“If thou wilt learn anything profitably, desire to be unknown, and to be little esteemed by man.”
What? Be unknown and little esteemed? I assumed that the goal in this age of selfies and self-promotion was to be well known and much esteemed.
Not according to Thomas à Kempis, the 15th-century German priest who authored the classic The Imitation of Christ. This simple admonition–written more than five centuries ago–runs counter to much of what we hear in our culture today: trending, viral, follows, friends, likes, etc.
I can think of a few reasons why this lesson is an important one for us to learn.
First, when we’re consumed with self, we’re not focused on advancing Christ. John the Baptist said, “[Christ] must become greater; I must become less” (John 3:30). He didn’t say, “When you think about it, try to put Christ before yourself.” Christ must become greater. I must become less. This is no less than a lifestyle transformation.
Second, we are called to “humble [ourselves]…under God’s mighty hand, that He may lift [us] up in due time” (1 Peter 5:7). The Lord has treasures to bestow upon us, treasures that can remain ungiven when we elevate ourselves in place of Him. The ministry opportunities that have been most meaningful in my life have been the ones I “stumbled” into. I could not doubt it was God who was leading me at these times–which gave me deep confidence and great freedom!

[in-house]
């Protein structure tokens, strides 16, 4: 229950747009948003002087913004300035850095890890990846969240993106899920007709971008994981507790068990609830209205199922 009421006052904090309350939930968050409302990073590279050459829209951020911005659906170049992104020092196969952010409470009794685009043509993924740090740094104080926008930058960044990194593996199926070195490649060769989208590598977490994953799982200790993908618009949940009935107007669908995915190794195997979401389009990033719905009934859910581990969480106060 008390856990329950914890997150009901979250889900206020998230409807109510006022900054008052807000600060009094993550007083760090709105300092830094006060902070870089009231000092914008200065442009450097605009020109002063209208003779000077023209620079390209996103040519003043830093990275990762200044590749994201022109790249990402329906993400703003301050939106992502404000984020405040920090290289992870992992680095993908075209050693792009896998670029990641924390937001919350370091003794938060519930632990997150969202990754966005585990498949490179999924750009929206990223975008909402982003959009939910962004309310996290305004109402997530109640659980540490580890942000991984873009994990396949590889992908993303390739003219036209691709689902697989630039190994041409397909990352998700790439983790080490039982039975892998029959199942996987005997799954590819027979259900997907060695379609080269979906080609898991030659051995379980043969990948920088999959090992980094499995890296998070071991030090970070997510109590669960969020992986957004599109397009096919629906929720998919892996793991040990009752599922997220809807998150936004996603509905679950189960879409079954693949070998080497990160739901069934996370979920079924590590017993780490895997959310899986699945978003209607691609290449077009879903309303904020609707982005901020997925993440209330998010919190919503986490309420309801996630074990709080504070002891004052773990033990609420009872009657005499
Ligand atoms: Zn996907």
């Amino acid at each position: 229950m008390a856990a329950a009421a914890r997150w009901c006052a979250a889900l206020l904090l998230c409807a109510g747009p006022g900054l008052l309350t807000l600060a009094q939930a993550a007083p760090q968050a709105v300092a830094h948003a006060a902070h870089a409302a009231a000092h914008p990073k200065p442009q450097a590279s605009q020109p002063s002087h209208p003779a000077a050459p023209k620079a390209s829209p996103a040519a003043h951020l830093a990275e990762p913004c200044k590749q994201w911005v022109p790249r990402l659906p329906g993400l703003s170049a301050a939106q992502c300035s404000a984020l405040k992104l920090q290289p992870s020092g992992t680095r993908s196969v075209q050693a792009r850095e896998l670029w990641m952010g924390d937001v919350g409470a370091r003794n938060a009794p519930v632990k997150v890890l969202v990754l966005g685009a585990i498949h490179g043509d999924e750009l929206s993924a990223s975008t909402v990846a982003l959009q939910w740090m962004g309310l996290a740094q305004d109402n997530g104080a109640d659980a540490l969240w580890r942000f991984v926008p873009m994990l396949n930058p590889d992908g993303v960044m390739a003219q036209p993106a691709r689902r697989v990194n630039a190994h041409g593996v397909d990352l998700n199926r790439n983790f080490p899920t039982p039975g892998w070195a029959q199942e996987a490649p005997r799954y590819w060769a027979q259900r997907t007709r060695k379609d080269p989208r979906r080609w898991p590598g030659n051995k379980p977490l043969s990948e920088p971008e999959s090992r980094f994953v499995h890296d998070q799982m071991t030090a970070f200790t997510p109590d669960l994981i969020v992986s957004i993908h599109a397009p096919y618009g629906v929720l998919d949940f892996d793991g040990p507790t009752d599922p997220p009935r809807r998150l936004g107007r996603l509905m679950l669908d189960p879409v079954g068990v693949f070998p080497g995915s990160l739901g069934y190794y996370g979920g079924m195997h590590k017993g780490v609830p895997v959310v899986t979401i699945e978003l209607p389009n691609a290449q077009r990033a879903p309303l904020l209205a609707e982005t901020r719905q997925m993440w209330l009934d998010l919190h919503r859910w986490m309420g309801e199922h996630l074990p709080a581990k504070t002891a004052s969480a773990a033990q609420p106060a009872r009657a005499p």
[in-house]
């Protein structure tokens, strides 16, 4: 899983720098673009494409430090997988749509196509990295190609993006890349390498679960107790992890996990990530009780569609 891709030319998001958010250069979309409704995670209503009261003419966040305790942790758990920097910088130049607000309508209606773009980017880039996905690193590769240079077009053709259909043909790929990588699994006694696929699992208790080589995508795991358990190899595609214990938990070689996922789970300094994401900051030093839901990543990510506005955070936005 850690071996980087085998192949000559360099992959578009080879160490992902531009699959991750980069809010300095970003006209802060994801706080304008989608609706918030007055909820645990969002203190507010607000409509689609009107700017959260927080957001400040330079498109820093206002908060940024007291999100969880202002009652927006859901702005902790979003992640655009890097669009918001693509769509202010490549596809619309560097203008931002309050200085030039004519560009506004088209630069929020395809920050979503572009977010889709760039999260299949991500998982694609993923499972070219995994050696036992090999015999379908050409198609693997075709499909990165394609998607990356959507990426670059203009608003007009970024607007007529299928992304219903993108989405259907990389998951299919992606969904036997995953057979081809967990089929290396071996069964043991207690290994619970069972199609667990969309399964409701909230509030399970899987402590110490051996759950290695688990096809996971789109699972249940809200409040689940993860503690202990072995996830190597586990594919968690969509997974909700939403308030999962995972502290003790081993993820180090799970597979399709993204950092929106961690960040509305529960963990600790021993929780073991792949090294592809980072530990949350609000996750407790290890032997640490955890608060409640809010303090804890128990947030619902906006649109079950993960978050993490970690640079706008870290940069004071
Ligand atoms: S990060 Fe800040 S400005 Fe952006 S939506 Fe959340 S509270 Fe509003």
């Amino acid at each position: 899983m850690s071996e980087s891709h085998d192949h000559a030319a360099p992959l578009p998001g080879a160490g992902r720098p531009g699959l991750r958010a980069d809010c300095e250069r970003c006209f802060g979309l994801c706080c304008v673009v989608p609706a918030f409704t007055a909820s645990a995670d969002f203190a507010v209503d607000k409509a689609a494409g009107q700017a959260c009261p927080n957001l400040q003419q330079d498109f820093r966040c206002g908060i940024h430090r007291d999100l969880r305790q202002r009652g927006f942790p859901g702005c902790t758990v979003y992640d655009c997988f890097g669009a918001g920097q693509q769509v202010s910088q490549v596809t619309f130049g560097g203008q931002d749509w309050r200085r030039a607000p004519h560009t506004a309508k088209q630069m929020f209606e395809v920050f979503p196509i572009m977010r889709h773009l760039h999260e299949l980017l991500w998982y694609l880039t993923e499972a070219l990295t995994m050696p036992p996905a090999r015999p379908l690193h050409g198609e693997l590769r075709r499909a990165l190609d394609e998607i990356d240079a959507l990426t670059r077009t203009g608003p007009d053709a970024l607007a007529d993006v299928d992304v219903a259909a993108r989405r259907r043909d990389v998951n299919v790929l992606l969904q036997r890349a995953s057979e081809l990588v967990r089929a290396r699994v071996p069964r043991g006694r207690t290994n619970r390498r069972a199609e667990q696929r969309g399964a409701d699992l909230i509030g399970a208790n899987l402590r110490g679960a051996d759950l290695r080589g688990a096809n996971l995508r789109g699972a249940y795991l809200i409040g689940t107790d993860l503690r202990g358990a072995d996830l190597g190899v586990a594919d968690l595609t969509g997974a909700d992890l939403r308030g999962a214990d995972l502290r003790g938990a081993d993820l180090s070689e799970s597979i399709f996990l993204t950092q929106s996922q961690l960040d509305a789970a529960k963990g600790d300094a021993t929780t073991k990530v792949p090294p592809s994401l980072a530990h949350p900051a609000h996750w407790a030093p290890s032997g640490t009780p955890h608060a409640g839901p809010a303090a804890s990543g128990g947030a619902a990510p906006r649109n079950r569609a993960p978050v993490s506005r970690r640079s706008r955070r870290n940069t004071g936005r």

Third, when we elevate ourselves over others, we miss the satisfaction of increasing others’ joy and decreasing our own recognition anxieties. I’ve talked to friends who have abandoned social media, and they speak of the liberation they experience of being unencumbered by the felt need to be known, recognized, liked. My eternal purpose is to participate with Christ in His redemptive plan by introducing Him to others. What better way is there to do that than to speak of Him more, speak of myself less, and put others first?
We were created to be known, but it’s easy for us to misplace that longing onto a fickle and unfaithful partner: the world. It is Jesus who is, in the words of Charles Wesley, the lover of our souls. Being unknown by the world and known by Jesus is our lives’ greatest purpose. So “endeavor therefore to withdraw thy heart from the love of visible things,” continues Thomas, “and to turn thyself to the invisible.”